It also finds expression in the refusal to welcome the stranger and the alien and to treat them with compassion and justice and further expression in the obstinacy of many who are deeply concerned about unborn children but callous and skeptical as young men and women of color are seemingly killed with impunity.
In recent days when the holder of our highest political office has condoned and equated Neo-Nazis, the KKK and other white supremacists with those protesting their heinous ideology, I am reminded of the courage of the modern German people who have unabashedly acknowledged their past and become one of the world’s most humane and welcoming nation states.
Our Holy Father, Pope Francis, from the beginning of his papacy has called upon Catholics, other people of faith and people of good will to embrace the radical call of Jesus of Nazareth to see all people as images of a God who loves all of us beyond measure and without limits. That insight is found in the foundational documents of our country in light of recent events, may we all strive to live that truth with even more fervor.
(Will Jemison is coordinator for Black Catholic Ministry for the Diocese of Jackson)
Since the first week of November, we have seen a drastic shift in the balance of power of our nation. The party that enjoyed some level of comfort as the leading Senate party, has now found itself having to reinvent how they manage their affairs and interactions in dealing with the party that is, in theory, in control of Congress.
The new majority party in Congress is also now forced to reflect on how they got to this point and how they will, in turn, be forced to deal with a new degree of scrutiny that comes with the great gift in which they have been given, leadership.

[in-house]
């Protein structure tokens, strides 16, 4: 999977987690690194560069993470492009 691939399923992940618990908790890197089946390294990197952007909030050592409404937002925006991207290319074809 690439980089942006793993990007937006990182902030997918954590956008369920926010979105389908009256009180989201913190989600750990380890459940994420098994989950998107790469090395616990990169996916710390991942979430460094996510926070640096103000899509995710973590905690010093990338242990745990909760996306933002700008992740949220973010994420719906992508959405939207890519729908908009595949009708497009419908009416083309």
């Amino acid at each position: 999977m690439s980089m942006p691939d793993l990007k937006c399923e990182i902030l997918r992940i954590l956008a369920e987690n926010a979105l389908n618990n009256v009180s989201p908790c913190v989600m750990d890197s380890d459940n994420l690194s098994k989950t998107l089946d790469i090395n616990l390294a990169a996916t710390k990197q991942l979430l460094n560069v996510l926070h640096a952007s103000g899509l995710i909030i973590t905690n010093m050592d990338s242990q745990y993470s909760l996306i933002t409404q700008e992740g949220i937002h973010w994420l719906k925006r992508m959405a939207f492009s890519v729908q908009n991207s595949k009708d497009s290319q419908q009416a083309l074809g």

As we begin our observance of Black Catholic History Month, let’s consider the above reference and compare ourselves as our elected officials must do, with a strong lens focused on inflection. In the state of Mississippi, Catholics represent a relatively small percentage of those who identify as Christian.
However, our presence is often felt at the highest levels of both local and state government as a force for positive change in social justice and civil issues that affect all Mississippians, regardless of religious affiliation. Of course, this involves each group within our church having to be at the table and answer the call to service when tasked.
Predominately black parishes have historically been the beacon of hope within traditionally underserved communities in Mississippi. During the days of Jim Crow, our parish schools were often the only schools where children could receive a quality education without fear of the school closing for over-excelling or for lack of books, desks, teachers and other necessities afforded majority schools.